Whether you are interested in blacksmithing for the creativity involved, or as a source of income, this ultimate blacksmithing guide will help you get started.
In this article you will find:
The Ultimate Blacksmithing Guide to All the Tools and Gear You Need to Get Started
A large part of blacksmithing entails heating metals until they are malleable enough to bend and mold to your desired shapes. The best thing about a forge is that you can buy or build one if you are on a budget.
While forges come in all designs, but the two basic types used are the solid and non-solid fuel forges. Therefore, together with deciding which forge to go for, you have to consider the cost of fueling it, which mostly involves propane and coal.
Blacksmithing entails handling hot metals that you cannot hold with your bare hands or even safety gloves. As a result, you will need medium-sized to large tongs to hold your hot metals when working on them.
As a beginner, consider getting yourself the ½ inch bolt tongs as you can use them for almost every blacksmithing need. And you can forge yourself another to meet your needs when you perfect your blacksmithing skills.
Besides being a sturdy block with a flat surface, an anvil offers a sturdy surface to beat and mold your hot metalwork into shape. This makes it an equally important tool in blacksmithing.
You can get yourself an old one if you’re on a budget, but investing in a high-quality anvil will pay off in your blacksmithing adventure. Ensure you get one big enough to stand alone or to mount.
There are various types of hammers used for blacksmithing. However, most blacksmiths commonly use the Cross-Pein hammer to move metal in a vertical direction to the hammer effectively.
Hammerheads dictate the functions and how the hammers can be used, but it’s better to purchase one that you can use in different ways. It, however, doesn’t hurt to have several if you can.
Precautionary Gear in Blacksmithing
5. Cotton or Fiber Clothing
With the high temperatures you will be exposed to in your workshop, the last thing you need is polyester or synthetic clothes. This is because these types of fabric can easily melt and stick onto your body under high temperatures.
For this reason, upgrade your work wardrobe with quality wool and cotton clothes to avoid such burn accidents. To keep up with the high temperatures, consider buying several cotton aprons. And steer clear of all loose clothing as it can easily catch fire.
The noise levels from hitting metals in a blacksmith’s workshop can go up to 80dB, which is dangerously high and can lead to progressive hearing loss. To prevent this, you will have to use earplugs and endure the uncomfortable feeling of using them.
The good thing is that there are various brands of earplugs that you can try out to find the one you like best.
7. Safety Glasses
Safety glasses will protect your eyes from extreme heat and any fragments that may fry around when hitting the metals. Keep in mind that respirator masks cannot make up for safety glasses.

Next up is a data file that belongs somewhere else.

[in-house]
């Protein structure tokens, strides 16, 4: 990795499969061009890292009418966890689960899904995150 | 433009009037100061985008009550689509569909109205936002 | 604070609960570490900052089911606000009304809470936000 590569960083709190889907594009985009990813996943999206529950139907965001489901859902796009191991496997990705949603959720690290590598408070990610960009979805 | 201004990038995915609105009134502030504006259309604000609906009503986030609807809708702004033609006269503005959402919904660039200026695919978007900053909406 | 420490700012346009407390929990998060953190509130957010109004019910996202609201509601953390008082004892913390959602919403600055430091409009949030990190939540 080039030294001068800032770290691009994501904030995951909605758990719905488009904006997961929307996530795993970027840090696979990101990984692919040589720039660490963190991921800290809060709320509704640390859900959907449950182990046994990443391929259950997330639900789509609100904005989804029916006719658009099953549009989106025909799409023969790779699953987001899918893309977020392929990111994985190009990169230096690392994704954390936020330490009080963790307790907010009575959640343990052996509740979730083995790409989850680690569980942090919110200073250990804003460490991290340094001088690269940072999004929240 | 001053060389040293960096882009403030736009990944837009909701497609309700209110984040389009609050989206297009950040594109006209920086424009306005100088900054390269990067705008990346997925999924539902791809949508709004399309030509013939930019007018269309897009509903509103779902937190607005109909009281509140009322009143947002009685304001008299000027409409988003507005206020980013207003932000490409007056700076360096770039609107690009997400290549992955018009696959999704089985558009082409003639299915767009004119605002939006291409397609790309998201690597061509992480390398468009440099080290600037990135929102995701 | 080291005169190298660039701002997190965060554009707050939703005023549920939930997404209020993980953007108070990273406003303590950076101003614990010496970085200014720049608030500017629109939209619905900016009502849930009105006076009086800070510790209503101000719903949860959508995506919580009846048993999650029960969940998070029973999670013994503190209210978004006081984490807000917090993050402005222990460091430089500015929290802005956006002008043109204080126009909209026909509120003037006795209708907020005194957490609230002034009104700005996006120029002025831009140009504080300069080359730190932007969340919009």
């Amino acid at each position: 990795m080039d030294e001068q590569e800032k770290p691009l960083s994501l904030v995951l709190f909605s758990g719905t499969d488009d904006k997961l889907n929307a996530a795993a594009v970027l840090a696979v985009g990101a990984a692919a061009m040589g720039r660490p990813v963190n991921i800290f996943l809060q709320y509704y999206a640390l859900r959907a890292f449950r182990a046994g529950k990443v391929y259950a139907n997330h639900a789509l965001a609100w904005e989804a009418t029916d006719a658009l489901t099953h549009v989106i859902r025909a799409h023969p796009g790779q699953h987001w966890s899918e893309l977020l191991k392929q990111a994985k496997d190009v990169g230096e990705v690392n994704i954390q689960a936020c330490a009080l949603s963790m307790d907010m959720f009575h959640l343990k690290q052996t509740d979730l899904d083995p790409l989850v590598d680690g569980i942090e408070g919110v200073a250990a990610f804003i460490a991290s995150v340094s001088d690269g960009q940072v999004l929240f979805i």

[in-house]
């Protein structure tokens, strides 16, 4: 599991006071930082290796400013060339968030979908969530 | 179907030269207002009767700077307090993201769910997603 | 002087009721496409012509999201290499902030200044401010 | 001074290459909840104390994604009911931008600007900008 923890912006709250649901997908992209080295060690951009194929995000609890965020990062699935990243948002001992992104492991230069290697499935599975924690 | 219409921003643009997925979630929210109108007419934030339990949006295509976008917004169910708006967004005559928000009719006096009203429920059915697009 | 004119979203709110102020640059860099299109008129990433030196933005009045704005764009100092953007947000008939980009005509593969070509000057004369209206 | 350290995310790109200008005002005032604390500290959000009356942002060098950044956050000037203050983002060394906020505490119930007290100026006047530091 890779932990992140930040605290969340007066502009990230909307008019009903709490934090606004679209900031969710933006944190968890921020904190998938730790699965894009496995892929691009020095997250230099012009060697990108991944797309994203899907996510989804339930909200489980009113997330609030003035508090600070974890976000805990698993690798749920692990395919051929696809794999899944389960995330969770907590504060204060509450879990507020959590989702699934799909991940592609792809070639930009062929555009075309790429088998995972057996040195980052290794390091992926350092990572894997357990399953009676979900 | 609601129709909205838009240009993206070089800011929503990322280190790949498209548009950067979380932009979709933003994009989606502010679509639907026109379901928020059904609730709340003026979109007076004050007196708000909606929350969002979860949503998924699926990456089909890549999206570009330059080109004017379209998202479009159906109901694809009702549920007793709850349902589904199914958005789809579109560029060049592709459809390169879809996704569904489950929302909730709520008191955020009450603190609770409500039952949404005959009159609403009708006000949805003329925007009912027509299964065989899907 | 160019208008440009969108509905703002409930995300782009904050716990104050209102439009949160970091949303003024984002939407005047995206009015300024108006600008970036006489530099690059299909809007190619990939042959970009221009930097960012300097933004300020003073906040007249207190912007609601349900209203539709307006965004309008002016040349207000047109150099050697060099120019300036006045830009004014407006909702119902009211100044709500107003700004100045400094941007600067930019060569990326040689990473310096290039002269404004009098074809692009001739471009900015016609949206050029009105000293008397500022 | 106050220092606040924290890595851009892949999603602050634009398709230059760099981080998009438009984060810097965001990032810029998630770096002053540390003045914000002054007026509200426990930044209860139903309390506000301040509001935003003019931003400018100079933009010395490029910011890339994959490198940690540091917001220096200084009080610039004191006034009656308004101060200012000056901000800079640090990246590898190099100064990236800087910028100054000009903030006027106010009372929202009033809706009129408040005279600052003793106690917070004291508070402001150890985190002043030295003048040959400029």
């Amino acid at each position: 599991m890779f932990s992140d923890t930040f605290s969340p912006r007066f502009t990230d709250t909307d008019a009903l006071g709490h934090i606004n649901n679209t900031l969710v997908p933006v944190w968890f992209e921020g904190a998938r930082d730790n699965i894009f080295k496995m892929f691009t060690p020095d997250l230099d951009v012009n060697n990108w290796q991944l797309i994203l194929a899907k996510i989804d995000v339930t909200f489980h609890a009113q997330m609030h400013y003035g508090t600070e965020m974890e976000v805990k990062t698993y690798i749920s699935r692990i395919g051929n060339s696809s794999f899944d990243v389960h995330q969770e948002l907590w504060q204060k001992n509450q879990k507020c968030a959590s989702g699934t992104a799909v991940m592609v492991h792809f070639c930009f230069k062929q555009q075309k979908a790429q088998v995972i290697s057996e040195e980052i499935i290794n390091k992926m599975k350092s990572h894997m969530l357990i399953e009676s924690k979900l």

Tip: Feel free to choose between wooden and plastic frames.
Heating metals release toxic gases that are harmful to your health hence the need for a respirator. Having a respirator will help filter the harmful pollutants, thus providing you with clean air.
In addition to having a respirator, it will help to have a proper ventilation system in your blacksmithing space to eliminate the pollutants. However, avoid using a respirator if you have an underlying medical condition like asthma.
9. Hand Gloves
Though it is not likely that you will handle hot metal with your bare hands, it is advisable to get yourself a quality pair of safety gloves. This will protect your palms from getting burns, not to mention developing callouses.
Being a blacksmith means being exposed to heavy metal and equipment that could fall off work counters at any time. What’s more, the risk is even more significant considering that these could be molten hot.
Therefore, it only makes sense to protect your feet with footwear that cannot catch fire or melt quickly. Industrial steel-toed boots will do the trick, but it doesn’t hurt to get yourself a boot with a metatarsal guard.
11. Fire Extinguisher
I cannot emphasize enough the need for a fire extinguisher, especially when your work involves working with fire. In conjunction with strategically placed extinguishers, a bucket of sand or water mixed with salt or detergent can effectively put out big fires.
Watch this video as Freerk Wieringa presents on hand forging a simple viking knife:
With this blacksmithing guide, getting started will not be as challenging. If anything, it will be even easier since you’ll have appropriate tools and gear to start you off. With these, your interest in blacksmithing can turn into a career with a little mentorship.
Are you an experienced blacksmith? What other tips do you have for beginners? Let us know in the comment section below!
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Blacksmithing Guide | Ultimate Guide to Blacksmithing For Beginners is written by Survival Life for survivallife.com